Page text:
Developing the Native Basket Cockle for Aquaculture

We are seeing very promising results for developing the native basket cockle (Clinocardium nuttallii) as a new species for aquaculture in BC.  For several years now research teams at the CSR have worked on developing hatchery and now grow-out techniques.
Cultured Clinocardium Nuttali
Cockles in off-bottom tray culture on the Deep Bay Field Station Farm site.

More project details follow.

Background

The native basket cockle, Clinocardium nuttallii, has a wide distribution on the Pacific coast of North America from San Diego to the Bering Sea, with a disjunctive population reported in Hokkaido, Japan. Although this species can be found around the coast of British Columbia (BC) on sandy to muddy shores, it is generally not present in great abundance. In BC there is significant commercial interest in basket cockles as an aquaculture species, as a result of their relatively fast growth rate, ability to utilize different substrata, adaptation to the cold waters of BC, and importance as a preferred First Nations’ food group. They represent an opportunity for diversification in the shellfish industry and to maximise lease productivity, with potential local and worldwide markets for fresh or value-added products.

Research

Previously the Centre for Shellfish Research has conducted research on broodstock conditioning, embryogenesis as well as larval and post-larval development in the hatchery stages, including investigations of diet preferences, optimal rations, stocking densities and rearing temperatures. However there is little information available on optimal field on-growing conditions for this species. Currently research is being conducted on the on-growing stage of production, combining both laboratory and field experiments to examine post-settlement movement in different substrata, seed production optimization, culture operation (intertidal versus suspension), and the effects of stocking density and depth on growth performance and survival.

Currently there are two year classes of cockle seed transplanted at Deep Bay, from spawning events in 2008 and in 2009. On the intertidal lease at Deep Bay three size classes (1cm, 2cm, 3cm) at three densities (5, 10, 35 and 70% surface coverage) from the 2008 class have been deployed, along with three densities of 2009 generated animals (5, 10, 35 and 70% surface coverage). In addition, on the off-bottom culture lease site we are investigating the effects of size (1cm, 2cm, 3cm), density (5, 10, 35 and 70% surface coverage) and also depth (2m, 4m, 6m) on growth, survival, fouling and shell morphology. This research aims to provide valuable recommendations for the management and sustainable production of basket cockles, through the responsible development of a new native aquaculture species of cultural significance.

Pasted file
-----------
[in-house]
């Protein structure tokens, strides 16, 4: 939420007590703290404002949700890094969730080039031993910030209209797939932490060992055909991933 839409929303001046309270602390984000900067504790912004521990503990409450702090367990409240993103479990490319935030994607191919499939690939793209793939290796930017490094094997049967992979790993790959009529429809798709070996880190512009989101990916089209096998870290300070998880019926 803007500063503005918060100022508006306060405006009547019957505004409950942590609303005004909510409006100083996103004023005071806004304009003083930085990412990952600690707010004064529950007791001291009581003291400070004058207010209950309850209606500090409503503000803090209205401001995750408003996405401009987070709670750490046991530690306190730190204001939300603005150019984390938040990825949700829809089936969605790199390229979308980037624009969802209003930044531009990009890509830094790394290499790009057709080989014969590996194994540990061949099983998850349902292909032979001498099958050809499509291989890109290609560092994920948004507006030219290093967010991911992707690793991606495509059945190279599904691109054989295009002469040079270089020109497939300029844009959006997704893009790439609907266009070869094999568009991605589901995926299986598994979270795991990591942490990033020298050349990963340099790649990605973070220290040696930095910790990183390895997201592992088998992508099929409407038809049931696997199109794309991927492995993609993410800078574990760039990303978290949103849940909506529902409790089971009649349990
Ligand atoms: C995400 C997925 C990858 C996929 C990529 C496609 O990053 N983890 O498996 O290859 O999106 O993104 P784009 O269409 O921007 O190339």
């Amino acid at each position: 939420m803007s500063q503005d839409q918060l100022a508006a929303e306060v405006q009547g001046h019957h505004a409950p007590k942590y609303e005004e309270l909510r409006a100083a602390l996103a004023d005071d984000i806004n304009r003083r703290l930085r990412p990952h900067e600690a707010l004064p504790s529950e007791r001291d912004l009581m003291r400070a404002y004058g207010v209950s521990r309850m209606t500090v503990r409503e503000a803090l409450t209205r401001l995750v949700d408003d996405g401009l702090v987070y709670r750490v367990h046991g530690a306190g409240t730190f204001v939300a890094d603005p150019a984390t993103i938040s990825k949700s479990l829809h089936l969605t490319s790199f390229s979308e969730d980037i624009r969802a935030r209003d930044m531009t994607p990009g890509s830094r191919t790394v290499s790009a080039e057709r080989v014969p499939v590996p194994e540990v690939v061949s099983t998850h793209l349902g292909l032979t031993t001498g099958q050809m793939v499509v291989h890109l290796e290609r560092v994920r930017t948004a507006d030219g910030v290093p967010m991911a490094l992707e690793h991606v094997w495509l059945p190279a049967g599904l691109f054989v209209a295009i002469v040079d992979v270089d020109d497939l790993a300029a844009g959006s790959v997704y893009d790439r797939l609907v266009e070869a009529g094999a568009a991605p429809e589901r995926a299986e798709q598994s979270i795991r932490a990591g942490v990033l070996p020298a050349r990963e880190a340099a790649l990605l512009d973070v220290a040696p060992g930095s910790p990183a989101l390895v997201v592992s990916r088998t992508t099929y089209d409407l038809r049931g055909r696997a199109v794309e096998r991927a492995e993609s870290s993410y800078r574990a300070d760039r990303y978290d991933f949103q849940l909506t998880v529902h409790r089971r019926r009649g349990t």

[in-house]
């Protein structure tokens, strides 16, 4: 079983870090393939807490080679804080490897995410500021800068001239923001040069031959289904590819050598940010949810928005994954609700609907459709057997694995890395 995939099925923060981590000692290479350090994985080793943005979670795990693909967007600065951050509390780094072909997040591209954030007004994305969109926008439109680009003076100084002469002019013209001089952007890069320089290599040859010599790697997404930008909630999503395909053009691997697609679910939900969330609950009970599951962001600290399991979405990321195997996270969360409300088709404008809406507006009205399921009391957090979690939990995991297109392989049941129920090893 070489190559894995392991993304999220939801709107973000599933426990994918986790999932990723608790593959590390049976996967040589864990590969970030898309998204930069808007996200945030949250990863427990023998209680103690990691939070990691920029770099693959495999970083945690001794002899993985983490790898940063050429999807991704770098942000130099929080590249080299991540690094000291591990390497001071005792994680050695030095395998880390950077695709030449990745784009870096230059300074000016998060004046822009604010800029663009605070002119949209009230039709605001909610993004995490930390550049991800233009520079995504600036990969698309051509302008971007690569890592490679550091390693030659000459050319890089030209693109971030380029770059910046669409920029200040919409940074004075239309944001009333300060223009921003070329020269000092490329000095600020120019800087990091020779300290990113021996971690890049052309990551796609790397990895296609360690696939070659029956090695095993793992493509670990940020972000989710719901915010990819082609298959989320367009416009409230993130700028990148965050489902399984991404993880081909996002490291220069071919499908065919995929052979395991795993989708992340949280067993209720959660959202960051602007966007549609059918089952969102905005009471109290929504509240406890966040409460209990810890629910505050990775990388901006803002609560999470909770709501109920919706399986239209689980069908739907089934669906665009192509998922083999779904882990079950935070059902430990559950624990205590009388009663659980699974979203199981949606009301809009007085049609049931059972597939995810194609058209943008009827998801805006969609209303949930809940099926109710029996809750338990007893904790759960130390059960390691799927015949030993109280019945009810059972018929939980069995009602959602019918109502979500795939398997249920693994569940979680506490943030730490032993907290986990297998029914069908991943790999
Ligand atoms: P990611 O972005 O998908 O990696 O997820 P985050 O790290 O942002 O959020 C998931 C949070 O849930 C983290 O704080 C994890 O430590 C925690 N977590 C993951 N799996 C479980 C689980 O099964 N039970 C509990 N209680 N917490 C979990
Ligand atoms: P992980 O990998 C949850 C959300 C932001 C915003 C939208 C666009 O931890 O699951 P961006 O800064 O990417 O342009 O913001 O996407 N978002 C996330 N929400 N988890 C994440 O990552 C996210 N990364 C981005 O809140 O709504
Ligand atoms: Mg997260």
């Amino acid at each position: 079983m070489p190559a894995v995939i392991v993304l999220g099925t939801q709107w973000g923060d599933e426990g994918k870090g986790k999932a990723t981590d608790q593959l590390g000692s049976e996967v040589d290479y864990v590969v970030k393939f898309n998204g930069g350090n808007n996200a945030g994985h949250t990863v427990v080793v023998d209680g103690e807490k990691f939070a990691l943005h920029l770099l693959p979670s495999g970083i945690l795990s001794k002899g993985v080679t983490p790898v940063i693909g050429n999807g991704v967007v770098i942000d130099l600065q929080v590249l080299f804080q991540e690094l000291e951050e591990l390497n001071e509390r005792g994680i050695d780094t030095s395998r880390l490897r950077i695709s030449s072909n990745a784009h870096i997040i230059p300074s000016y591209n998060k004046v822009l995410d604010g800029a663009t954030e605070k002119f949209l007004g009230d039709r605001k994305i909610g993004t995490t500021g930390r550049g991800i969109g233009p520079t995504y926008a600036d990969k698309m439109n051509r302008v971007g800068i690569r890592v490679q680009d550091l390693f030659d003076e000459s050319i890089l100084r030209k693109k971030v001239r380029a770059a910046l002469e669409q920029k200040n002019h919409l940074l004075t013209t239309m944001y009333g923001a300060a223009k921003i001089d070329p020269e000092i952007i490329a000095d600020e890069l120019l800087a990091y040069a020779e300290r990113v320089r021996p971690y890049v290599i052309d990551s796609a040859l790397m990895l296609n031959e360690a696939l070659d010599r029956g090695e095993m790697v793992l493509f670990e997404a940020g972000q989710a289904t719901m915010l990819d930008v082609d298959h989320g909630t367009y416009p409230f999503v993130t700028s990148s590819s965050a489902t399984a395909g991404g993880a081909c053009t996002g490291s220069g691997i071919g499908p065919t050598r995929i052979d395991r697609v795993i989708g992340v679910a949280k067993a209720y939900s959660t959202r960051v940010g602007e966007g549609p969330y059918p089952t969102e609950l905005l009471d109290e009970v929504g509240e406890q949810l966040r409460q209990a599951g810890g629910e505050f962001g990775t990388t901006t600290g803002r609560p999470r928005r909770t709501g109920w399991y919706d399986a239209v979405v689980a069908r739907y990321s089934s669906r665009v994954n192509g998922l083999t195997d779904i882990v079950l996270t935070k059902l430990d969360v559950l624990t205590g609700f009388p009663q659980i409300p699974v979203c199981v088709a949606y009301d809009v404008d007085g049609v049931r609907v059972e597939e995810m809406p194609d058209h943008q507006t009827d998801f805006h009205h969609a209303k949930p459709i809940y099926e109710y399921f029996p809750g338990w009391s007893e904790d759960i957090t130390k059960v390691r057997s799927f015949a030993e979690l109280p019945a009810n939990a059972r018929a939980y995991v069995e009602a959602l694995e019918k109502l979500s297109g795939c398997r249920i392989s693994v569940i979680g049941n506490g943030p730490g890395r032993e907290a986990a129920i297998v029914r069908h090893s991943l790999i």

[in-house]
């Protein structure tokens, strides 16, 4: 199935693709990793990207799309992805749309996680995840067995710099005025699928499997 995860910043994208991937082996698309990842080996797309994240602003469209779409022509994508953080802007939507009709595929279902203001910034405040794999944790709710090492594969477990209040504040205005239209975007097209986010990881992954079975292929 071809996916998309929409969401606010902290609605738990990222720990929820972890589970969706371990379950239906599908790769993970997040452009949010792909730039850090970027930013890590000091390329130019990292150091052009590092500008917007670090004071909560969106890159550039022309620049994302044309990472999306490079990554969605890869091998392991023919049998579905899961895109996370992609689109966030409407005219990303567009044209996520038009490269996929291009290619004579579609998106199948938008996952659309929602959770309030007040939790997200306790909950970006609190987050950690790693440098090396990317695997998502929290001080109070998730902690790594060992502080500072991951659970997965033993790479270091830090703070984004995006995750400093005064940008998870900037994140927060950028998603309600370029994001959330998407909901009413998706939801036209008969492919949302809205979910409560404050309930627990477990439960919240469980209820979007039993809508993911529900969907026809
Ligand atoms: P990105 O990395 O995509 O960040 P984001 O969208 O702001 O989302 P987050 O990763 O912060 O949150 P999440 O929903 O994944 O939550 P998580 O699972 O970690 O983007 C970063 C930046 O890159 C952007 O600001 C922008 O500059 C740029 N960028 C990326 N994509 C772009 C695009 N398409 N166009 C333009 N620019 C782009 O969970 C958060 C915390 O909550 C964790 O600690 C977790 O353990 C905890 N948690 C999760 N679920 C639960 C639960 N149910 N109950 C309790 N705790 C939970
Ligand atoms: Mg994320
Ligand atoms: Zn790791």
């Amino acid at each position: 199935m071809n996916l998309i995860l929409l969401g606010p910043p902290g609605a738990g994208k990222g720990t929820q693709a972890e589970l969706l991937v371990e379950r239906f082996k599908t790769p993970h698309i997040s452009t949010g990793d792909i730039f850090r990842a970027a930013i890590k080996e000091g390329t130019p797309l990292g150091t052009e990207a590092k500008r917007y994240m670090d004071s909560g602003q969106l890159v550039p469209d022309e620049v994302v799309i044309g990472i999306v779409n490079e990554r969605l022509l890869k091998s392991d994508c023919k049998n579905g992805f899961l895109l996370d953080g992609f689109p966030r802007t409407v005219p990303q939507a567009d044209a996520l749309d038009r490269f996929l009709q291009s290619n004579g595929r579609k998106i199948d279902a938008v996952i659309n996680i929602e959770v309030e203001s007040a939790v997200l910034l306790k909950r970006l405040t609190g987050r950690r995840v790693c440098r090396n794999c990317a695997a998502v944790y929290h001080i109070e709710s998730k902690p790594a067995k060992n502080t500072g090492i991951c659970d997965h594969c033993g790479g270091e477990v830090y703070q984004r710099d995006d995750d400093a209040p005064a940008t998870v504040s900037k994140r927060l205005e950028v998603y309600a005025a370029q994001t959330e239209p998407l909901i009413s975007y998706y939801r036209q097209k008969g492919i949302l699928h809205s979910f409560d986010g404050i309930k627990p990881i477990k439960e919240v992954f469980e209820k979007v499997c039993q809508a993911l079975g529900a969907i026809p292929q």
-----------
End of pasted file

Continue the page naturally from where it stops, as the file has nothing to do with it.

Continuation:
Replicates
Experimental replicates of Native cockles being assembled for deployment from our new generation raft prototypes.

This project is funded by the Aquaculture Collaborative Research and Development Program (ACRDP) through the Department of Fisheries and Oceans Canada (Project No. F1693-08-137) in collaboration with industrial partner Evening Cove Oysters Ltd.

For more information contact

Dr. Helen Gurney Smith
Research Scientist
Head of Shellfish Health & Husbandry Program
Center for Shellfish Research,
Vancouver Island University
900 5th St, Nanaimo. BC V9R 5S5
Helen.Gurney-Smith@viu.ca

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2 Responses to “Developing the Native Basket Cockle for Aquaculture”

  1. A great day at Deep Bay « VIU Deep Bay Field Station Updates Says:

    […] Dr. Helen Gurney-Smith fielded the Prime Minister’s questions about the shellfish displayed in a small aquarium, and explained her research on genomics and new species development. […]

  2. Why has commercial culture of cockles not taken off? | VIU Deep Bay Marine Field Station Updates Says:

    […] Another photo with a scale reference – the calipers are set to 39mm the “legal” size for Manila clams which generally takes a minimum of three growing season to achieve. Back in the 1980′s many attempts were made to establish techniques for growing Manila clams off-bottom with no success. Something our research has shown is possible for cockles. […]


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